Flavor Trends, Strategies and Solutions for Menu Development

Best of FlavorTop 10 Trends

Veg on the Edge Ten produce categories creating interest and flavor-forward innovation on today’s menus

Charred Heirloom Carrots combine with tzatziki, spiced chickpeas and feta for a modern interpretation at American Harvest Eatery in Springfield, Ill.
PHOTO CREDIT: American Harvest

With the veg-centric movement in full swing, innovation in the produce category relies on both creative technique and exploitation of “new” products, resulting in flavor-forward vegetable dishes that generate interest and show off culinary style and skill.

Root to Stem

Using every bit of every ingredient increases sustainability, challenges creativity and speaks to foodie-activists—and the strategy works for produce as well as protein. The trend goes beyond using produce parts behind the scenes—it’s showing up in interesting menu applications.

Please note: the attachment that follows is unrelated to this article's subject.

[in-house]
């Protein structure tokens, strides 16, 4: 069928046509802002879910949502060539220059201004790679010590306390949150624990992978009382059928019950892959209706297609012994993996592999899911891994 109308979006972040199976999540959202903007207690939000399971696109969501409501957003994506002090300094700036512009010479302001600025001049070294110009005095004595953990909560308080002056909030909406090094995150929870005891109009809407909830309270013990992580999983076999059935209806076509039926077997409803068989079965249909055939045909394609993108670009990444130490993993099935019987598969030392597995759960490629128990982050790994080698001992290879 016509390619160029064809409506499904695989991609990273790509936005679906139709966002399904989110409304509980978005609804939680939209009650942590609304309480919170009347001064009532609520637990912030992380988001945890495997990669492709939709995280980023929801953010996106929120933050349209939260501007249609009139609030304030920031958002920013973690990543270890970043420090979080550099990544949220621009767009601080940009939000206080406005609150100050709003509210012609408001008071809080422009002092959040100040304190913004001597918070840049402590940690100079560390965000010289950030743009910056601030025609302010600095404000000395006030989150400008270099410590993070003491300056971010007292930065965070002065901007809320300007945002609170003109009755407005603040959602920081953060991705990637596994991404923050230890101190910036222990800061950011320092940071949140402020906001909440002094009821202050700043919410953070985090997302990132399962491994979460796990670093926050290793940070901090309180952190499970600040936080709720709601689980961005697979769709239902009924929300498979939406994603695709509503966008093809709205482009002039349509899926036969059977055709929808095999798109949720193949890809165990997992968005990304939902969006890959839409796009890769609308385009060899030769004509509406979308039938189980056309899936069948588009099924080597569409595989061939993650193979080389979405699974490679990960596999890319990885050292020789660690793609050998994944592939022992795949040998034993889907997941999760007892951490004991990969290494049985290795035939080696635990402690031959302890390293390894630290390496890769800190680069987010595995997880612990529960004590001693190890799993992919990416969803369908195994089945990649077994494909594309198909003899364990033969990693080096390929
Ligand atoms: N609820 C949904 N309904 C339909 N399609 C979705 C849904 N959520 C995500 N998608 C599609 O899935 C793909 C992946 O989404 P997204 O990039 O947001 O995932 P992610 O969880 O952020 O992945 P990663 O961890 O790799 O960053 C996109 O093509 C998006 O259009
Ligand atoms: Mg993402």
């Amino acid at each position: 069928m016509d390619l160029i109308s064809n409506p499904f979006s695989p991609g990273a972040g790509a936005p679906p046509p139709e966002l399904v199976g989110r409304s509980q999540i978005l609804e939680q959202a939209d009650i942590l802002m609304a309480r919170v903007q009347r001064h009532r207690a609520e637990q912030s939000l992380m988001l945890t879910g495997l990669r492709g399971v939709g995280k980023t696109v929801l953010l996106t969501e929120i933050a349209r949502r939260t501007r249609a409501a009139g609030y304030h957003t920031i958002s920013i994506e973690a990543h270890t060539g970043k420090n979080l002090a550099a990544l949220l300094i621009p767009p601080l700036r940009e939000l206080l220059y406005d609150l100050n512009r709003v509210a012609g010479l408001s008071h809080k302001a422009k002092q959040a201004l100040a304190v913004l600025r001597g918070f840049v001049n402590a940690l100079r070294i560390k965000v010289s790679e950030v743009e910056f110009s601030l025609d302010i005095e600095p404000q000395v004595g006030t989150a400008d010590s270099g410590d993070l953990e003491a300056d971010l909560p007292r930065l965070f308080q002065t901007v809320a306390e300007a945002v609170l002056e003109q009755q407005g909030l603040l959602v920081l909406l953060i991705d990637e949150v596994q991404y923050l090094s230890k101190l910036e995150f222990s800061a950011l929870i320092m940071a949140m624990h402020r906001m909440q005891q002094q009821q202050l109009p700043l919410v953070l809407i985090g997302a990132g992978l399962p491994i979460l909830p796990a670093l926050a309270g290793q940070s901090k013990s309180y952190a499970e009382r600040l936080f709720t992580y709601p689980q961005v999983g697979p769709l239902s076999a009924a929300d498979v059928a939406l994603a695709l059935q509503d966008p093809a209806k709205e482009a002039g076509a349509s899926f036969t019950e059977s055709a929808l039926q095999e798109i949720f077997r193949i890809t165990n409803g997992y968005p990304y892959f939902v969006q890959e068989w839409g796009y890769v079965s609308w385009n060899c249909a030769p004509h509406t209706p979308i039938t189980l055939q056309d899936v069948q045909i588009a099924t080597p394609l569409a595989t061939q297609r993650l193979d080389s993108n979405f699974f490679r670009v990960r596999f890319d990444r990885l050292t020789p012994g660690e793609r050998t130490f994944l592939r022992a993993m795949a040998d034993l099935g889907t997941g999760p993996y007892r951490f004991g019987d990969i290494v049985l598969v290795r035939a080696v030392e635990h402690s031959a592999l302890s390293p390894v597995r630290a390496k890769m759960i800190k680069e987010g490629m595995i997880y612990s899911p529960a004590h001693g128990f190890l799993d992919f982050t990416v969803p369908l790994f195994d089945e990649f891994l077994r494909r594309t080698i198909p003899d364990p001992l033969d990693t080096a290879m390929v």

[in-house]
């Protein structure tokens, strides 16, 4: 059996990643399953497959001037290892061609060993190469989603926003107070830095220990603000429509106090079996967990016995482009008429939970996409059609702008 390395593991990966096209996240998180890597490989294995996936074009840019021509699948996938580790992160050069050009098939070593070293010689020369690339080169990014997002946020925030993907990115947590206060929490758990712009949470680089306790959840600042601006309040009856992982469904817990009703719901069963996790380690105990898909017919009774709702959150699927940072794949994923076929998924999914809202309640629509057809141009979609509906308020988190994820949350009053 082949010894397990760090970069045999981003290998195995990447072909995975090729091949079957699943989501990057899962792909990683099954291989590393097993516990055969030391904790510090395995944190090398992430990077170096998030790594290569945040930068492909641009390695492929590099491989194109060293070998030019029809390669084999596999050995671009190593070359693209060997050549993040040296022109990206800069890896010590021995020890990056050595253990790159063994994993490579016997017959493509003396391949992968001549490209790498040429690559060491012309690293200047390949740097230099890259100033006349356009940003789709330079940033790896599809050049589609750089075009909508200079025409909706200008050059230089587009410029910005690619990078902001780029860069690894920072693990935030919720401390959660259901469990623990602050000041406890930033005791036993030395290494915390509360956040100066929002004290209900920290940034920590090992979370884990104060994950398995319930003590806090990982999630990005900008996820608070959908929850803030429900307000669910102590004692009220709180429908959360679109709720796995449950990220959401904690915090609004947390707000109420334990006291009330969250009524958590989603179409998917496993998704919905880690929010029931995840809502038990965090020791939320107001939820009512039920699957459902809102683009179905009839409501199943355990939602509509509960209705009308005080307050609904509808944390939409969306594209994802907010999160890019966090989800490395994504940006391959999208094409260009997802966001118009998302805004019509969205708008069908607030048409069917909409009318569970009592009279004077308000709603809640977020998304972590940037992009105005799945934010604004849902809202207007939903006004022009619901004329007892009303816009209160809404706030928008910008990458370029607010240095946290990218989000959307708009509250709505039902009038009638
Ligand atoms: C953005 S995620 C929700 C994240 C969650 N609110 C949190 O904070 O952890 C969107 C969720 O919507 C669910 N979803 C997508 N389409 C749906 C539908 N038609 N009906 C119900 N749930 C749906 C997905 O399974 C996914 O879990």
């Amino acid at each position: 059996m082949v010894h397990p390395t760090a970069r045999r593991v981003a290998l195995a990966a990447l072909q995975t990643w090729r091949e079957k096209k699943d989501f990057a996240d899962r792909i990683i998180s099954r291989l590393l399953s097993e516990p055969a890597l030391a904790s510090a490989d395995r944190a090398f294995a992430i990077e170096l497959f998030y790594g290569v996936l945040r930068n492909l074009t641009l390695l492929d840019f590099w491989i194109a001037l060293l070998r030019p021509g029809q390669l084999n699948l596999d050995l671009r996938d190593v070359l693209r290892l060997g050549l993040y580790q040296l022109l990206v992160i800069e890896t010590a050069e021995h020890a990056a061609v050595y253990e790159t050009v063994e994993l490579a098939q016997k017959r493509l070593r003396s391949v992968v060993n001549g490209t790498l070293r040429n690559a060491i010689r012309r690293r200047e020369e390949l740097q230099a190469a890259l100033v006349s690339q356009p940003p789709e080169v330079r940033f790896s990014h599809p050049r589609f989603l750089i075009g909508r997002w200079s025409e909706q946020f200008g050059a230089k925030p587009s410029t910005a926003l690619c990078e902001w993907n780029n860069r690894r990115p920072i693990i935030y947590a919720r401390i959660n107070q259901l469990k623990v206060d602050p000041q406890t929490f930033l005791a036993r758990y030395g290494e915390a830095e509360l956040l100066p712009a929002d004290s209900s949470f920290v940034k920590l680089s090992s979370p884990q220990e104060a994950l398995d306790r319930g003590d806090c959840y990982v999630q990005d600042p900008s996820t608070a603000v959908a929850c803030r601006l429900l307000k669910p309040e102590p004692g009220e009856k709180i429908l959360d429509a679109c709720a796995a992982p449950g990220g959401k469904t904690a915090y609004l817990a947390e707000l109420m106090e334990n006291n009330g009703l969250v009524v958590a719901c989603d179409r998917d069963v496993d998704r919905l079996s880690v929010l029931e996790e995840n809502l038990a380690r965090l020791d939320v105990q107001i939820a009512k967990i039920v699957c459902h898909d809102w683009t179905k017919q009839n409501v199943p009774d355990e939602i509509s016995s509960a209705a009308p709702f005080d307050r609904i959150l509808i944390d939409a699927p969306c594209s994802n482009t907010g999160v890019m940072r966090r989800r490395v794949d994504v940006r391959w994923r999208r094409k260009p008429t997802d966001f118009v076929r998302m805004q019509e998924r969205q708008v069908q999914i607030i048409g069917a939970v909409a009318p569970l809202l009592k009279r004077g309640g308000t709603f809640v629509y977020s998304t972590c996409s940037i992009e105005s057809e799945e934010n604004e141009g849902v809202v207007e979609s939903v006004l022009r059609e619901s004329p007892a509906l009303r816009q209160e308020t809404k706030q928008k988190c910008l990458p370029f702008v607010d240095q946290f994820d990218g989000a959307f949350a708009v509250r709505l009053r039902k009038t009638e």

Menu Examples

Hay-Smoked Carrot, brown-butter pecan cake, carrot-top pesto and carrot-miso butter
—Parsnip Restaurant & Lounge, Cambridge, Mass.

3 Kale Salad, celery greens, smoked beets, candied pecans, pickled shallots, sunny-side-up egg
—Woodshed Smokehouse, Fort Worth, Texas

Try this

  • Use herb stems in infused oils, broths and vinegars.
  • Poach the ribs from chard, then gratinée them, much like asparagus stalks.
Sunchokes

Also called Jerusalem artichokes, the tubers from a particular type of sunflower (or girasole in Italian) are tender and nutty-flavored.

Menu Examples

Roasted Sunchokes, snap-pea pesto, mint, pecorino, garlic
—Bäco Mercat, Los Angeles

Roasted Sunchoke Bisque with sultanas, sunflower seed, benne, goat cheese, Compass Winds sorghum tuile
—Shagbark, Richmond, Va.

Try this

  • Cook and purée sunchokes with potatoes for an unexpected vegetable mash.
  • Cut into similar-sized pieces and pan-fry with garlic and bay leaves.
Gai Lan